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Originally appearing in Volume V16, Page 431 of the 1911 Encyclopedia Britannica.
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JAKOB MICHAEL REINHOLD LENZ (1751-1792), German . poet, was born at Sesswegen in Livonia, the son of the village pastor, on the 12th of January 1751. He removed with his parents to Dorpat in 1759, and soon began to compose sacred odes, in the manner of Klopstock. In 1768 he entered the university of Konigsberg as a student of theology, and in 1771 accompanied, as tutor, two young German nobles, named von Kleist, to Strassburg, where they were to enter the Frencharmy. In Strassburg Lenz was received into the literary circle that gathered round Friedrich Rudolf Salzmann (1749—1821) and became acquainted with Goethe, at that time a student at the university. In order to be close to his young pupils, Lenz had to remove to Fort Louis in the neighbourhood, and while here became deeply enamoured of Goethe's friend, Friederike Elisabeth Brion (1752-1813), daughter of the pastor of Sesenheim. Lenz endeavoured, after Goethe's departure from Strassburg, to replace the great poet in her affections, and to her he poured out songs and poems (Die Liebe auf dem Lande) which were long attributed to Goethe himself, as was also Lenz's first drama, the comedy, Der Hofmeister, oder Vorteile der Privaterziehung (1774). In 1776 he visited Weimar and was most kindly received by the duke; but his rude, overbearing manner and vicious habits led to his expulsion. In 1777 he became insane, and in 1779 was removed from Emmendingen, where J. G. Schlosser (1739—1799), Goethe's brother-in-law, had given him a home, to his native village. Here he lived in great poverty for several years, and then was given, more out of charity than on account of his merits, the appointment of tutor in a pension school near Moscow, where he died on the 24th of May 1792. Lenz, though one of the most talented poets of the Sturm and Drang period, presented a strange medley of genius and childishness. His great, though neglected and distorted, abilities found vent in ill-conceived imitations of Shakespeare. His comedies, Der Hofineister; Der neue Menoza (1774); Die Soldaten (1776); Die Freunde machen den Philosophen (1776), though accounted the best of his works, are characterized by unnatural situations and an incongruous mixture of tragedy and comedy. Lenz's Gesammelte Schriften were published by L. Tieck in three volumes (1828); supplementary to these volumes are E. Dorer-Egloff, J. M. R. Lenz and seine Schriften (1857) and K. Weinhold Dramatischer Nachlass von J. M. R. Lenz (1884) ; a selection ots Lenz's writings will be found in A. Sauer, Stiirmer und Dranger, ii.; Kiirschner's Deutsche Nationalliteratur, vol. lxxx., (1883). See further E. Schmidt, Lenz and Klinger (1878); J. Froitzheim, Lenz and Goethe (1891); H. Rauch, Lenz and Shakespeare (1892); F. Waldmann, Lenz in Briefen (1894).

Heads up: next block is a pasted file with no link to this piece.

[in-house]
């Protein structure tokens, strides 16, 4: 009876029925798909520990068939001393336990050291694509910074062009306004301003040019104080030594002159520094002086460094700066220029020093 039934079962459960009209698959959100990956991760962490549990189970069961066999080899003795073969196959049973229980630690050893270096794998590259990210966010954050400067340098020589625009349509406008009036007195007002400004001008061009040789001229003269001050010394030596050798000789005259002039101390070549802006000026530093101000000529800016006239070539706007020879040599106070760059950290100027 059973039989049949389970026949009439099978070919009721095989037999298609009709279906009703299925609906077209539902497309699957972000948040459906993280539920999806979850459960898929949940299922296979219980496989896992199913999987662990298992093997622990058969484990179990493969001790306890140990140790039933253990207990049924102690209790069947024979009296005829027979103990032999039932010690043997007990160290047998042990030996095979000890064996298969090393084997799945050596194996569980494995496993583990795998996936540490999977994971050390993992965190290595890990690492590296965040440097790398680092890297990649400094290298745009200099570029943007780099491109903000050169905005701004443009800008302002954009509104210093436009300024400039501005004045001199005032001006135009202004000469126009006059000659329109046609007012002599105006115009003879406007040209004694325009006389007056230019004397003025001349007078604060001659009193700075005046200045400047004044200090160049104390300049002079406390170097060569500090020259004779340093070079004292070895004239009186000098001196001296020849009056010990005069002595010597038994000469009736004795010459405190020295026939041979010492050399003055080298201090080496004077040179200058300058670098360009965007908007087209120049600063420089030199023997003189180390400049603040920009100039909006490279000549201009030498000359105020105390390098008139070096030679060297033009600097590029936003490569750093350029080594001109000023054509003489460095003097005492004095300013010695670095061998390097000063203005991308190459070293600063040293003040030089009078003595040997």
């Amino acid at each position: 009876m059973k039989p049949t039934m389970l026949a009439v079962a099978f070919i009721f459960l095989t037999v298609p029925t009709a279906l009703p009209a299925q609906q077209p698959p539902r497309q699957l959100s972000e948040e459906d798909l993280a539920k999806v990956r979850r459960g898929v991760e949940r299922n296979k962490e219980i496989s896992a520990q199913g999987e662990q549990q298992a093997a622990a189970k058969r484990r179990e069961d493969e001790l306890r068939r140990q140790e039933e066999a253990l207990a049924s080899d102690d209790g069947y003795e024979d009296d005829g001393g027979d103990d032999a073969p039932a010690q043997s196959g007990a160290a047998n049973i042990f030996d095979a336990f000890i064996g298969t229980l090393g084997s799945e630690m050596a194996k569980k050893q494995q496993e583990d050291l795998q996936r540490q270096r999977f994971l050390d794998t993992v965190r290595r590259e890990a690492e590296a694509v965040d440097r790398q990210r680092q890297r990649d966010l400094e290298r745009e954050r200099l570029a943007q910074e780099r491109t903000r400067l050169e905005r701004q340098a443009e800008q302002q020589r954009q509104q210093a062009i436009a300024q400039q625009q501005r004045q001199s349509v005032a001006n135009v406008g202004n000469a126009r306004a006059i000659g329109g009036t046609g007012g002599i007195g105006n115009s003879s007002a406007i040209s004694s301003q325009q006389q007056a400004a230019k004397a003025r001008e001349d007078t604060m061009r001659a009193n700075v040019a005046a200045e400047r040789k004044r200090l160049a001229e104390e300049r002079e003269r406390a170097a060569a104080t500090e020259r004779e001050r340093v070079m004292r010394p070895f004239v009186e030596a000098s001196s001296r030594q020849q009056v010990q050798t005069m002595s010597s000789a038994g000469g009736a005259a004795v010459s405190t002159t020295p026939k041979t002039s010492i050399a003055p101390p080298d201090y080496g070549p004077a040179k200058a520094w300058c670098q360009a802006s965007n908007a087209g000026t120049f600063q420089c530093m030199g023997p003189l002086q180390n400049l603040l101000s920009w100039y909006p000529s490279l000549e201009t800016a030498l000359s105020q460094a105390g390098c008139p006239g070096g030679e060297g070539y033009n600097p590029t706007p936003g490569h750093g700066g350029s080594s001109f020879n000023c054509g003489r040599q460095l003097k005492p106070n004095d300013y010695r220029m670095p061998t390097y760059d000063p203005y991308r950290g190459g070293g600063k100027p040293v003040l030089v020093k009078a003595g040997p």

End of Article: JAKOB MICHAEL REINHOLD LENZ (1751-1792)

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